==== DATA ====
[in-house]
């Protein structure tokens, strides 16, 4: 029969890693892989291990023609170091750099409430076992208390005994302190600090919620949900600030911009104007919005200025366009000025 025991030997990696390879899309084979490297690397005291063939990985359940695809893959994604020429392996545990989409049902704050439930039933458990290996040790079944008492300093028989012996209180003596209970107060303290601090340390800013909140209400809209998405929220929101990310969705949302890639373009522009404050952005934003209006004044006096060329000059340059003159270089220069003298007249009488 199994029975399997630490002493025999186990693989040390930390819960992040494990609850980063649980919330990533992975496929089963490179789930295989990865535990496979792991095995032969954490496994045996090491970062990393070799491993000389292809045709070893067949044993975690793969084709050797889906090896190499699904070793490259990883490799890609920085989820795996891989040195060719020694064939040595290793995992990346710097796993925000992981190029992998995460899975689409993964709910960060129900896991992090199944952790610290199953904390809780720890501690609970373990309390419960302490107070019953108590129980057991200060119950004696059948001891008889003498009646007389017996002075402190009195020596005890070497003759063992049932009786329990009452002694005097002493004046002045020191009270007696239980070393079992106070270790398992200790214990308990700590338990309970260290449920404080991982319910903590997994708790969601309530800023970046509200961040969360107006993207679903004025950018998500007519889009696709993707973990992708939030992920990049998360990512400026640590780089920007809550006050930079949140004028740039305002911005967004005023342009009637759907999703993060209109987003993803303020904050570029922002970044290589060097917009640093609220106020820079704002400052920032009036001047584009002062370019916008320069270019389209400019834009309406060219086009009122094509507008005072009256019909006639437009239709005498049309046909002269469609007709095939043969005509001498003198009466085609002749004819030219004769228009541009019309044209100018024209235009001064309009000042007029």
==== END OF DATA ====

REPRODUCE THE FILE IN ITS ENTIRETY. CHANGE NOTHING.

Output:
[in-house]
């Protein structure tokens, strides 16, 4: 029969890693892989291990023609170091750099409430076992208390005994302190600090919620949900600030911009104007919005200025366009000025 025991030997990696390879899309084979490297690397005291063939990985359940695809893959994604020429392996545990989409049902704050439930039933458990290996040790079944008492300093028989012996209180003596209970107060303290601090340390800013909140209400809209998405929220929101990310969705949302890639373009522009404050952005934003209006004044006096060329000059340059003159270089220069003298007249009488 199994029975399997630490002493025999186990693989040390930390819960992040494990609850980063649980919330990533992975496929089963490179789930295989990865535990496979792991095995032969954490496994045996090491970062990393070799491993000389292809045709070893067949044993975690793969084709050797889906090896190499699904070793490259990883490799890609920085989820795996891989040195060719020694064939040595290793995992990346710097796993925000992981190029992998995460899975689409993964709910960060129900896991992090199944952790610290199953904390809780720890501690609970373990309390419960302490107070019953108590129980057991200060119950004696059948001891008889003498009646007389017996002075402190009195020596005890070497003759063992049932009786329990009452002694005097002493004046002045020191009270007696239980070393079992106070270790398992200790214990308990700590338990309970260290449920404080991982319910903590997994708790969601309530800023970046509200961040969360107006993207679903004025950018998500007519889009696709993707973990992708939030992920990049998360990512400026640590780089920007809550006050930079949140004028740039305002911005967004005023342009009637759907999703993060209109987003993803303020904050570029922002970044290589060097917009640093609220106020820079704002400052920032009036001047584009002062370019916008320069270019389209400019834009309406060219086009009122094509507008005072009256019909006639437009239709005498049309046909002269469609007709095939043969005509001498003198009466085609002749004819030219004769228009541009019309044209100018024209235009001064309009000042007029």